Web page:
Policyholders who receive reservations of rights letters from their insurance companies should consider the following recommendations in formulating their next steps:
1. Respond early; do not remain silent.
2. Make clear that you do not agree with the insurance company’s reservation of rights and, in turn, reserve all of your own rights.
3. Cooperate with the insurance company’s reasonable requests and its claim investigation, but beware of potential pitfalls, including waivers of privilege, revealing too much of your defense strategy, and complying with burdensome or costly requests.
4. Request reconsideration of the insurance company’s position, including as to any denials that might be intermingled within the reservation of rights letter.
5. Consult coverage counsel.
The key for policyholders is to respond proactively, challenge the insurance company’s self-serving statements and reservations, and be aware of the strong rights afforded under the policies purchased.
Pamela D. Hans is managing shareholder of the Philadelphia, Pennsylvania, office of Anderson Kill P.C. Jorge R. Aviles is an attorney in Anderson Kill’s New York City, New York, office. Both of are members of Anderson Kill’s Insurance Recovery Group.
 See Excess Underwriters at Lloyd’s v. Frank’s Casing Crew & Rental Tools, Inc., 246 S.W.3d 42, 48–51 (Tex. 2008) (rejecting excess carriers’ claims for reimbursement under implied-in-fact and quasi-contract theories); Tex. Ass’n of Counties Cty. Gov’t Risk Mgmt. Pool v. Matagorda County, 52 S.W.3d 128, 131, 134–35 (Tex. 2000) (rejecting insurance company’s implied-in-fact and quasi-contractual claims for recoupment and stating that “a unilateral reservation-of-rights letter cannot create rights not contained in the insurance policy”).
 See, e.g., Utica Mut. Ins. Co. v. Rohm & Haas Co., 683 F. Supp. 2d 368, 372 (E.D. Pa. 2010); Gen. Star Indem. Co. v. V.I. Port Auth., 564 F. Supp. 2d 473, 476 (D.V.I. 2008).
 Attorneys Liab. Prot. Soc’y, Inc. v. Ingaldson Fitzgerald, P.C., 370 P.3d 1101, 1103 (Alaska 2016).
 See Liberty Mut. Ins. Co. v. FAG Bearings Corp., 153 F.3d 919, 924 (8th Cir. 1998).
 See Great Am. Assurance Co. v. PCR Venture of Phoenix LLC, 161 F. Supp. 3d 778, 787 (D. Ariz. 2015); Med. Liab. Mut. Ins. Co. v. Alan Curtis Enters., Inc., 285 S.W.3d 233, 238 (Ark. 2008); Perdue Farms, Inc. v. Travelers Cas. & Sur. Co. of Am., 448 F.3d 252, 258 (4th Cir. 2006).
 See, e.g., Gen. Agents Ins. Co. of Am. v. Midwest Sporting Goods Co., 828 N.E.2d 1092, 1103–4 (Ill. 2005); Westchester Fire Ins. Co. v. Wallerich, 563 F.3d 707, 719 (8th Cir. 2009).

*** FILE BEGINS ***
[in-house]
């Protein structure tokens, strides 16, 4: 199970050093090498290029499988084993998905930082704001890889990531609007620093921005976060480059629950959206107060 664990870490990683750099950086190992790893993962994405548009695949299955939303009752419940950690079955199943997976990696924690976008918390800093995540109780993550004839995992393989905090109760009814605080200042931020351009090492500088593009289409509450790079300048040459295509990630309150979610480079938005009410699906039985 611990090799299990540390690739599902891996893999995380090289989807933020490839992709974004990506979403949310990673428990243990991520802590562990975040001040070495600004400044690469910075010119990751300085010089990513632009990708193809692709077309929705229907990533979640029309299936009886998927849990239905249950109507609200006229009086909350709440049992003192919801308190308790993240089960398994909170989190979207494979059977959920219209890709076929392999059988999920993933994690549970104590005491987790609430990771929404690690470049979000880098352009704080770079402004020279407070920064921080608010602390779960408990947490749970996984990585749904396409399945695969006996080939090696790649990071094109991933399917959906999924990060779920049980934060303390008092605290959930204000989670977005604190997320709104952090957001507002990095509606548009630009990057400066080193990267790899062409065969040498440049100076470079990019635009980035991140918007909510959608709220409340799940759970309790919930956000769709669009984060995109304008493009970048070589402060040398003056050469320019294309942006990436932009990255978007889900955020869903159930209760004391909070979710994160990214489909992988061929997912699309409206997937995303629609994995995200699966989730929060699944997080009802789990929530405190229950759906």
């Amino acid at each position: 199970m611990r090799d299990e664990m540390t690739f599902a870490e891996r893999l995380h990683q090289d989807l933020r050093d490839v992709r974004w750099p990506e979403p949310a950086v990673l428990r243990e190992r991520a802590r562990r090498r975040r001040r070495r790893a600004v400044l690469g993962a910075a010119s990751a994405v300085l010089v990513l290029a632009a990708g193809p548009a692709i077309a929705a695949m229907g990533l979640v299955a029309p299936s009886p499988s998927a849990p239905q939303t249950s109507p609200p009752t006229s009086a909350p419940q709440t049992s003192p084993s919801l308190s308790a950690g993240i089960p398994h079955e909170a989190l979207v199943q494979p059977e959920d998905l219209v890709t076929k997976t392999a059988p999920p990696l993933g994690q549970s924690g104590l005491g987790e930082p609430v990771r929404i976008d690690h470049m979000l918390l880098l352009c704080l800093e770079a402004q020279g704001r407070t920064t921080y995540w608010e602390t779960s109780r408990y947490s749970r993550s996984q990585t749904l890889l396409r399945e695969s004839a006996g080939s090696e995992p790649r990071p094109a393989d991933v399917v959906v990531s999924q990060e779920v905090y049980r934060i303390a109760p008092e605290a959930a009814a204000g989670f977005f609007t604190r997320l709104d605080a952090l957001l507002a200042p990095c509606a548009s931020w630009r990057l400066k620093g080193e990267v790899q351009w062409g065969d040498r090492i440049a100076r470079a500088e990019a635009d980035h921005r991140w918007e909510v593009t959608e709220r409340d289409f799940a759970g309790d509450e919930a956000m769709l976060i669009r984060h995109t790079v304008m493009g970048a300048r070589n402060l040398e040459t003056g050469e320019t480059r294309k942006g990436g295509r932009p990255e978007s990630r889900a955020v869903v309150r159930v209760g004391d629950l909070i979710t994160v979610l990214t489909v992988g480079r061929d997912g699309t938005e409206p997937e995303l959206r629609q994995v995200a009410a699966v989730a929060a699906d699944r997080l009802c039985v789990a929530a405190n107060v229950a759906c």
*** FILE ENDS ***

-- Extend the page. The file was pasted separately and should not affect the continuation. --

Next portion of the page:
See, e.g., Horace Mann Ins. Co. v. Hanke, 312 P.3d 429, 436 (Mont. 2013); Travelers Prop. Cas. Co. of Am. v. Hillerich & Bradsby Co., 589 F.3d 257, 268 (6th Cir. 2010).
 See Transp. Ins. Co. v. Freedom Elecs. Inc., 264 F. Supp. 2d 1214, 1221 (N.D. Ga. 2003); see also Ill. Union Ins. Co. v. NRI Const. Inc., 846 F. Supp. 2d 1366, 1377 (N.D. Ga. 2012).
 See, e.g., Lawyers Title Co., LLC v. Kingdom Title Sols., Inc., 592 F. App’x 345, 351 (6th Cir. 2014) (citing Legros v. Tarr, 44 Ohio St. 3d 1, 540 N.E.2d 257, 263 (Ohio 1989) (an implied-in-fact contract “is shown by the surrounding circumstances which made it inferable that the contract exists as a matter of tacit understanding”)).
 Lawyers Title Co., 592 F. App’x at 351 (quoting Lake Land Emp. Grp. of Akron, LLC v. Columber, 101 Ohio St. 3d 242, 2004 Ohio 786, 804 N.E.2d 27, 31 (Ohio 2004)).
 Lawyers Title Co., 592 F. App’x at 351 (citing Stepp v. Freeman, 119 Ohio App. 3d 68, 694 N.E.2d 510, 514 (Ohio Ct. App. 1997)).
 PhotoMedex, Inc. v. St. Paul Fire & Marine Ins. Co., No. 07-0025, 2008 U.S. Dist. LEXIS 8526, at *67 (E.D. Pa. Feb. 6, 2008) (insurer obligated to pay for independent counsel under Pennsylvania law, following insurance company reservation of rights).
 PhotoMedex, Inc, 2008 U.S. Dist. LEXIS 8526, at *67.
 Webb v. Witt, 379 N.J. Super. 18, 35 (App. Div. 2005).
 Dynamic Concepts, Inc. v. Truck Ins. Exch., 61 Cal. App. 4th 999, 1006 (Ct. App. 1998).
 Dynamic Concepts, 61 Cal. App. 4th at 1007.
 Dynamic Concepts, 61 Cal. App. 4th at 1007 (emphasis in original).
 Dynamic Concepts, 61 Cal. App. 4th at 1007.
 Dynamic Concepts, 61 Cal. App. 4th at 1008.